It's hard to imagine two birthplaces more different from each other than Moose Jaw and Morocco. But still, Danita and Michel Aziza found each other. Despite their differences in background, they are living a life of shared values and a shared passion for the community's well-being. Their three children also share their community spirit (not to mention a love of both kugel and matbucha — foods reflecting their mixed Ashkenazi/Sephardic heritage).
Danita, born in Moose Jaw in 1962, is the daughter of Murrey and Laila Dubinsky (n�e Basin). Murrey was the son of Boris and Beatrice Dubinsky. Boris was born in Russia; Beatrice in Brandon. Danita was very close her grandparents. Her grandmother in particular was a pivotal figure in Danita's life — she was wise, compassionate, and community-minded. Danita recalls her grandmother walking around Moose Jaw collecting charitable coin boxes for community causes up until the age of 90. Murrey, Danita's father, passed away in 2004.
Danita's maternal grandparents were Peter and Eva Basin of Russia and Boston respectively. Peter came to Canada in 1905 and settled in Regina. Laila, Danita's mother, lives in Winnipeg with her partner Boris Wolpow.
Danita lived in Moose Jaw until she was eight, raised with her brothers Howard and Peter. There were only 25 or so Jewish families in Moose Jaw at the time but she still has rich Jewish memories, including Shabbat dinner with her grandparents and attending synagogue. Weekly drives to Regina for Hebrew school produced more car-sickness than positive memories.
At eight, Danita's family moved to Calgary. Her first summer there, she went to Camp BB Pine Lake for three weeks. She cried from homesickness for 20 days and on the last day of camp, she cried because she didn't want to leave. She went to camp until she was 18. She was also active in BBYO. Both camp and BBYO were integral features of Danita's social life and Jewish identity.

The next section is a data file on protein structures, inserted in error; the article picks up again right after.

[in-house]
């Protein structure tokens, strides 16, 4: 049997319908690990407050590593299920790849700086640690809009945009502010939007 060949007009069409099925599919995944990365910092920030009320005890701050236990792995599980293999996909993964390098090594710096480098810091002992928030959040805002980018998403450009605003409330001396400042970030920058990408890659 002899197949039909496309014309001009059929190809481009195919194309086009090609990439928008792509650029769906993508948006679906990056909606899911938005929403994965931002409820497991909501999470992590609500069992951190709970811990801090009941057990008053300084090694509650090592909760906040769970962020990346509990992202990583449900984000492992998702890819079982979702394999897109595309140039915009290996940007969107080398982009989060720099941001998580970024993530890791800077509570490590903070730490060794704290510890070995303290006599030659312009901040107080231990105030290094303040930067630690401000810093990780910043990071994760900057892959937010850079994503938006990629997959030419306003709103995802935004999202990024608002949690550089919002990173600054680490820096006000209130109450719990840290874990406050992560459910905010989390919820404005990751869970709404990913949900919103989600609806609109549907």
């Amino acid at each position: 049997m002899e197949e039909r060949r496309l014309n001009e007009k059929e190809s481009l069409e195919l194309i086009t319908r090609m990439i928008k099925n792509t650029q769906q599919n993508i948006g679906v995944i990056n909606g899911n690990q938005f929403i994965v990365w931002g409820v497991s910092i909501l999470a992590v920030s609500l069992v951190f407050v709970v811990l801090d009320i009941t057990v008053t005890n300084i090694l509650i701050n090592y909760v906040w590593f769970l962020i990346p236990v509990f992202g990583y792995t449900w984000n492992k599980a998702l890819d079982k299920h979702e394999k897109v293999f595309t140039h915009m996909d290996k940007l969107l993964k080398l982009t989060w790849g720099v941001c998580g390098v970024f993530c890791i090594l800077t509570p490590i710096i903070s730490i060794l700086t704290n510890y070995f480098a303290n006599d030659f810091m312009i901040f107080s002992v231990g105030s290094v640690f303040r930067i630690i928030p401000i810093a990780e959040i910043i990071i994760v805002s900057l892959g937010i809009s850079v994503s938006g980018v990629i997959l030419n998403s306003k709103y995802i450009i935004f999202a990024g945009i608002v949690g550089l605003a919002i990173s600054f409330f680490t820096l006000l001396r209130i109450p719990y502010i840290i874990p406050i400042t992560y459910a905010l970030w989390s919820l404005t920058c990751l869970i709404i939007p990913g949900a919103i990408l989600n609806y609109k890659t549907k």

After high school, Danita moved to Toronto to pursue her education in communications, public relations, and political science. She earned a Master's degree in political science and, later on, a teaching degree. It was in Toronto that Danita Dubinsky met Michel Aziza, a recent newcomer to Canada.
Michel was born in Tangiers, Morocco, in 1961. His parents — who still live in Toronto — are Ephraim and Paulette Aziza (née Serruya). Ephraim was born in Nedroma, Algeria, but his parents (Abraham and Sarah) and his six siblings moved to Tangiers in the mid-1930s because of rising political tensions in Algeria. In Tangiers, as in Nedroma, they ran a small dry goods business.
The Serruya family had lived in Tangiers for many generations. Michel's grandparents — Mimon and Rachel — had a comfortable life as Mimon had a senior position at the Bank of Morocco. He worked there for 50 years, starting as a 16-year-old with a broom in his hand.
Jews started to flee Morocco in the late 1950s. Michel's paternal grandparents went to Israel in 1958; his maternal grandparents chose to stay until Mimon left for Canada in 1973. As for his immediate family, the Azizas left for Toulouse, France, when Michel was a mere 40-days-old — Michel was gravely ill on the way. In Toulouse, the Azizas lived in a diverse neighbourhood and attended synagogue on Friday nights. Michel and his siblings, Albert and Jacqueline, went to Sunday school to learn Judaics.